Technical Terms: Virus and Malware

People often use the term Virus when what they really should be saying is Malware. A computer virus is a very dangerous type of malware that can spread from computer to computer on its own. Malware is a more general term that can be correctly used to describe viruses, trojan horses, adware, spyware and more. It is better to use the term Malware unless you know for a fact that the problem is a virus.
Video Transcript / Captions
Closed captioning for this video is available on YouTube: Technical Terms: Virus and Malware.

So let's take a look at two computer terms that people use interchangeably but they shouldn't. The first term is virus. People use this term, anytime really, they feel they've installed some sort of bad software on their computer. They'll say, I have a virus, or I installed a virus, or I suspect maybe there's a virus on my Mac or PC or whatever. Virus is almost never the correct term to use here. It's very specific. The term that people are looking for, and should be using, is malware. Particularly if you're into computer security you want to make sure you have the right term here and it is very annoying to people that are in security for somebody to go and say I have a virus but what they really mean is malware. So what's the difference between the two.

Well, a virus is pretty serious. It's something that you can get on your computer with no direct action on your part. So you're not doing anything on your computer and you can get this virus. Now viruses are very rare today. The reason they're rare is because operating systems, both Mac OS and Windows and other systems, other linux type systems, are very good at protecting themselves against this kind of thing. A lot of the big holes that allowed viruses to spread ten, twenty years ago don't exist anymore. Viruses are kind of rare. But the big thing is for it to be a virus it really has to spread on its own. So you can install something that then gives you a virus and then what happens is it spreads to other computers in your network that there's no direct action taken by those users either. So viruses spread on their own.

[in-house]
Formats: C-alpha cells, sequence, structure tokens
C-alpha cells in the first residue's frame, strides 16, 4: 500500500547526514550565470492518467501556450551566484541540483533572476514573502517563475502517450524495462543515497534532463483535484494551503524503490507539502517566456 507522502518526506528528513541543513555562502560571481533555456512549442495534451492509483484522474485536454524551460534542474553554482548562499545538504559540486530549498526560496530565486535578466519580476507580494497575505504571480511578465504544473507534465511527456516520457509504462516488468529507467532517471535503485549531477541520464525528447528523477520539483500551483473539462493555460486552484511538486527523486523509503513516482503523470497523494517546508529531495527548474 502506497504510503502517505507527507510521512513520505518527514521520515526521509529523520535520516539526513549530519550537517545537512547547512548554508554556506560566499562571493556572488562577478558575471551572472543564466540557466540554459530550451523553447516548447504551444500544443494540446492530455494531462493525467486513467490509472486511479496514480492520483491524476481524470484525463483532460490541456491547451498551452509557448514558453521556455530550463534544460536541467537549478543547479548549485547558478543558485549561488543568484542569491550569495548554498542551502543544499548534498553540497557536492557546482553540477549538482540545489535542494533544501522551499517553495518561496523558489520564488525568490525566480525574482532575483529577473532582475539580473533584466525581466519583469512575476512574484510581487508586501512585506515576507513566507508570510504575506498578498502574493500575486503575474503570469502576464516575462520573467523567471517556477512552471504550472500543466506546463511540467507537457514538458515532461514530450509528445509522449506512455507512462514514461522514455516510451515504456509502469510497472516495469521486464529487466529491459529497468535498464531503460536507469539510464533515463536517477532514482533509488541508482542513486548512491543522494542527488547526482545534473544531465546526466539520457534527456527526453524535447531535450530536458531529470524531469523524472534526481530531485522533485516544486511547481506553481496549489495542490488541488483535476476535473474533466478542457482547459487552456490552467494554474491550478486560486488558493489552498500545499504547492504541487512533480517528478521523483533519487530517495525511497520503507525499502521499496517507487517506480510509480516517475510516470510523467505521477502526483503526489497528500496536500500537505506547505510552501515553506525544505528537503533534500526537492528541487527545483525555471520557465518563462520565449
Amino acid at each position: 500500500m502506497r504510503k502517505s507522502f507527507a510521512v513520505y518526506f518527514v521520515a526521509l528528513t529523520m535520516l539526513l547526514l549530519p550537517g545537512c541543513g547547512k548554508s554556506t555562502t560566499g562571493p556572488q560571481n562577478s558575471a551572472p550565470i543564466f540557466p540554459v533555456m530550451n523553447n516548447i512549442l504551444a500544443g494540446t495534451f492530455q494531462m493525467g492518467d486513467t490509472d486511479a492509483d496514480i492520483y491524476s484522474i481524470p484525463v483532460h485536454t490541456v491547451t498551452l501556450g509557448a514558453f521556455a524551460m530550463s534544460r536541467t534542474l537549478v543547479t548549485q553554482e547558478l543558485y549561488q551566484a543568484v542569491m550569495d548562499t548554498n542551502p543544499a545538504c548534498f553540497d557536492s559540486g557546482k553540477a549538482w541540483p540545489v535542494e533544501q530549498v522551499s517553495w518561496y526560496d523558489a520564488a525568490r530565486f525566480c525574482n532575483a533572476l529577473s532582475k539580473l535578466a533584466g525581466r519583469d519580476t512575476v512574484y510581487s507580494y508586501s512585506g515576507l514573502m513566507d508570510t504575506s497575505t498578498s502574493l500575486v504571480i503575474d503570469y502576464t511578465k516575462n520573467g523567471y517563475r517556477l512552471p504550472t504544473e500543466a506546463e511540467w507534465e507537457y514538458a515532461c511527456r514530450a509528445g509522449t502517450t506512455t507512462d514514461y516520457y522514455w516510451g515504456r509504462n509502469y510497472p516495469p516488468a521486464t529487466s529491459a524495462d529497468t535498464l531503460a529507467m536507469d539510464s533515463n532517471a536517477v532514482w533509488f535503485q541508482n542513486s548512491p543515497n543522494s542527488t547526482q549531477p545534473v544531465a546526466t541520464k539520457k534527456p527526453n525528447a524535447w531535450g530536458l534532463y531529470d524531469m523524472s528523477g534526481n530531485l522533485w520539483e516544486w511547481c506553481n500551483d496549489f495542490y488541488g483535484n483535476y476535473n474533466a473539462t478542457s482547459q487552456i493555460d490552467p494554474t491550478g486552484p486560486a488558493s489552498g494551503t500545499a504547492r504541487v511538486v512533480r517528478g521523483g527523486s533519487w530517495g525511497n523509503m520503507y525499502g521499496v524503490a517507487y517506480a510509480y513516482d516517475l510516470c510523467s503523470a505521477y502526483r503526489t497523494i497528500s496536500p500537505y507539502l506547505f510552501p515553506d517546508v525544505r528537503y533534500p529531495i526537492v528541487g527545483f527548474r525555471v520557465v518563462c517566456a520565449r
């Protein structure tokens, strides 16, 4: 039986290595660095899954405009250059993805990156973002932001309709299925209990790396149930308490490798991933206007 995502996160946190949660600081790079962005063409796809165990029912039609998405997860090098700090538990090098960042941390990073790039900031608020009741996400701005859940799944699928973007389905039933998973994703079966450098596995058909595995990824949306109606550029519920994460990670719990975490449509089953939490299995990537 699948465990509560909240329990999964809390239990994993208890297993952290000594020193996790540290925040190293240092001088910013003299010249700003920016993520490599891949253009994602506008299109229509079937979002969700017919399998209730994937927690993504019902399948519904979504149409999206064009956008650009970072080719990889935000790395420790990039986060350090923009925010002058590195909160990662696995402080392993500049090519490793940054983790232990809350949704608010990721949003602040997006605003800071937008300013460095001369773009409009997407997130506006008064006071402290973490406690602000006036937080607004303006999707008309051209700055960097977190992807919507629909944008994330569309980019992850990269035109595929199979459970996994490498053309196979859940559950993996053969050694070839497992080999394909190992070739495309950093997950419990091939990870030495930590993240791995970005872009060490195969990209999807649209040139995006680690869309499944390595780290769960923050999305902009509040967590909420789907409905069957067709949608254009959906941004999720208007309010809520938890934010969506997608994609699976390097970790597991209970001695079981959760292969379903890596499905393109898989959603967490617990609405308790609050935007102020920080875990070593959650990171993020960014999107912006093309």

On the other hand malware is a general term. It describes any type of software that's bad for your computer and unwanted. So that does include viruses. Viruses are a very serious kind of malware. But most of the time when somebody is having trouble it's not a virus that they've got. What the've actually got is something called a trojan horse or just a trojan. But we don't use this term much. It's perfectly okay just to say malware. Especially if you're not into security and you don't really know all the details just say malware and it covers it all.

But a trojan type malware is something where you actually installed the software. Now you were probably tricked into doing this. You probably saw a download of something you needed and maybe it was not from the actual developer. You've downloaded it. Maybe you even got the actual software that you wanted but something rode along with it and now you have a trojan horse, some malware, on your system. Sometimes you could download something that you shouldn't have trusted in the first place and that's also how you get a trojan.

But the difference is, between a virus and a trojan, is a trojan you have to take direct action to actually install it. Whereas a virus can be installed on your computer with no direct action on your own. That's why viruses are so much more dangerous. That's why you have to be careful when using the term virus. If you don't know security and you don't know what it is specifically, use the term malware and not the more serious term virus. It's like describing a gun as a nuclear weapon. It's much more serious. If you say somebody in your neighborhood owns a gun it probably is true. Somebody in your neighborhood owns a nuclear weapon, well that's a pretty serious matter.

Now there are other types of malware as well. Spyware is something that somebody else installs on your computer usually. Sometimes it's legitimate. Like a company that gives out computers or a school that gives out computers could include software that in someway checks what users are doing on those machines. Sometimes, of course, it's completely illegitimate. Somebody has gained access to your computer either physically or online and installed something on there.

Adware is probably the least serious kind because adware typically isn't about getting at your data or probably not even about your privacy or anything like that. It just wants to show you ads and earn money from those. You definitely want to get rid of it but it's nowhere near as serious as most malware.

Ransomware, of course, is the most serious. You hear about this. This affects really big corporate and government systems more so than individuals but it is possible for individuals to get this either as a virus or as a trojan horse. But it's much rarer. But definitely a serious kind.

So these are all terms that would all be covered by the blanket term malware. So the most important thing is to remember that a virus is a far more serious kind of malware than most things which are trojan horses. You want to use the term lightly. Describe unwanted software as malware and reserve the word virus only if you know that it actually is a computer virus.